Thomas and Dee share memories of what family life was like before her neurological condition led to her living in an older people's care home.
Our second Rewrite the Future report – launched today – unfortunately shows that there has been little improvement in the integration of health and social care for people with neurological conditions in Scotland. In this blog post, Thomas McGreevy expresses his frustration at the barriers he’s faced over the past five years while trying to get his wife Dee the neurological care and support she needs.
Some days I struggle to believe that my wife’s life has been reduced to mere existence.
Dee, who is in her 50s, first became ill in March 2012 and since then I have battled with the system to get her the care she needs.
Before getting ill, Dee worked as a brilliant and caring nurse, but for the past two years she has lived in an older people’s care home.
Dee was a nursing sister in hospitals and, after we had the kids, she worked in care homes and a local hospice. She was only ever interested in nursing, even when there were opportunities to do other things like join management.
When we first knew something was wrong
One day, following a year of headaches, Dee passed out, resulting in an emergency ambulance trip from our home in Bothwell, South Lanarkshire, to Glasgow’s Southern General Hospital.
After that, everything was like a blur. She was found to have two brain tumours, but the surgery to remove these proved successful. She seemed to be getting better; so much so that Dee visited the hospice where she worked to tell them it wouldn’t be long before she’d be back – not knowing this was never to be.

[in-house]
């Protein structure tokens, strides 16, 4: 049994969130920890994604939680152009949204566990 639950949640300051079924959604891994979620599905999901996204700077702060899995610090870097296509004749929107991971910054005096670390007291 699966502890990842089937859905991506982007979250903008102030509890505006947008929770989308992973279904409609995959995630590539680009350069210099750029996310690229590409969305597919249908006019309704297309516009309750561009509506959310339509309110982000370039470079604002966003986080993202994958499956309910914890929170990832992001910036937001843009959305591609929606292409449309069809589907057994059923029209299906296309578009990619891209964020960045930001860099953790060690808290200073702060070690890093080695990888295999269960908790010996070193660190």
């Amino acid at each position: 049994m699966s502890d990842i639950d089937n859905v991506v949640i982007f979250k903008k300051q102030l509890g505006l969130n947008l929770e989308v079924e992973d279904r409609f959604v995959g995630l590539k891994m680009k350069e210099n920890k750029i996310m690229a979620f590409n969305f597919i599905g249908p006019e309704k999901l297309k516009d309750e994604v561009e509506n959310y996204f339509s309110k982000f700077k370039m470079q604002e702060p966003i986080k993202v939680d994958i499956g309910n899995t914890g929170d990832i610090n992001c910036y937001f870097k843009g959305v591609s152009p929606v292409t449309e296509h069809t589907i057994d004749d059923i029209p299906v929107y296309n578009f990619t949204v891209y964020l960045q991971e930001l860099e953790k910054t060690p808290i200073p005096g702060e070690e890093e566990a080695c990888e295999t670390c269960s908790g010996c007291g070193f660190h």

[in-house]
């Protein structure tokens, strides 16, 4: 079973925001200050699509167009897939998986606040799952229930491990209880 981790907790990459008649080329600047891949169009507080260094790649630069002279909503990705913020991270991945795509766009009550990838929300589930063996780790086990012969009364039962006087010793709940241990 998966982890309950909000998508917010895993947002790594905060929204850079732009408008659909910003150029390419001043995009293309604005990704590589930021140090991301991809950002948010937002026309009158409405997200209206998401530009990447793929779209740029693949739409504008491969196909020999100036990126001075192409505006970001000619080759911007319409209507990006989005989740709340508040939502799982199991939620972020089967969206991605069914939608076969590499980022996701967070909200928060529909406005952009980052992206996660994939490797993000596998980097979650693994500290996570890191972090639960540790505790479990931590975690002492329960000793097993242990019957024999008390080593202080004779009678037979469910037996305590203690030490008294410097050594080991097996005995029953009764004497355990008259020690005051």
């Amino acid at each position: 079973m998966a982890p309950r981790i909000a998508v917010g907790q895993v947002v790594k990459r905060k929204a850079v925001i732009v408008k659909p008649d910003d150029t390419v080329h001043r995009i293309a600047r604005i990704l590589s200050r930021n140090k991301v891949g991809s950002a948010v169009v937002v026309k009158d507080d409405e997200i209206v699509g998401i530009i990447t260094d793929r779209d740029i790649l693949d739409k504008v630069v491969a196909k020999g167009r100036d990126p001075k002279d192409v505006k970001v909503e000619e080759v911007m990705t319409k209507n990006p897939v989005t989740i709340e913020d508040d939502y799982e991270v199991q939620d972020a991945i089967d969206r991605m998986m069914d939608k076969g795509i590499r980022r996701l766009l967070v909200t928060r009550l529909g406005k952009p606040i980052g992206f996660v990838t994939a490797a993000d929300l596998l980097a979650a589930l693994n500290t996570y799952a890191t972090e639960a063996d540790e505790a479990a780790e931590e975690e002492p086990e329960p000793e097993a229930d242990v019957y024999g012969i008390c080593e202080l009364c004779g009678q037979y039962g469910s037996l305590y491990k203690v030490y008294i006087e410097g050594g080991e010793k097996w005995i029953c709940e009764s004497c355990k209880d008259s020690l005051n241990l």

Returning from work one day, I found Dee waiting to go Christmas shopping with her pals, but they never turned up. It turned out there was no trip planned that day – Dee had got it totally wrong. Alarm bells began to ring...
It turned out Dee had contracted hydrocephalus and had to have a shunt fitted to drain fluid from her brain. Shortly afterwards, Dee’s balance went and she became disorientated, so I took her back to the Southern General. Her condition deteriorated until she became cognitively impaired and lost much of her ability to communicate.
Several tests were carried out and neurological disorders were offered as potential explanations, but these proved inconclusive and Dee’s condition is still undiagnosed today.
The healthcare merry-go-round
Dee spent 12 weeks in the hospital’s Physical Disability Rehabilitation Unit. At the end of her stay, there had been a small improvement in her ability to move, but she struggled to talk and her swallowing was still poor.
It was then that one of the physiotherapists in the unit asked me what Dee’s social worker was advising about next steps. This was the first I’d heard of a social worker – no-one had been in touch or explained things to us.
Dee was sent back to a general neurological ward, but here she didn’t get any therapy and was left in her bed, while I was assigned a social worker and started to prepare for Dee’s future.
This was when we found out that Dee would never come home: an occupational therapist advised that our house, even with adaptations, would never meet Dee’s needs.
In the meantime, while Dee was in the ward, the only medical intervention she got was genetic testing, to try to get a diagnosis and highlight any risk of my sons getting the same condition. These tests, too, were inconclusive.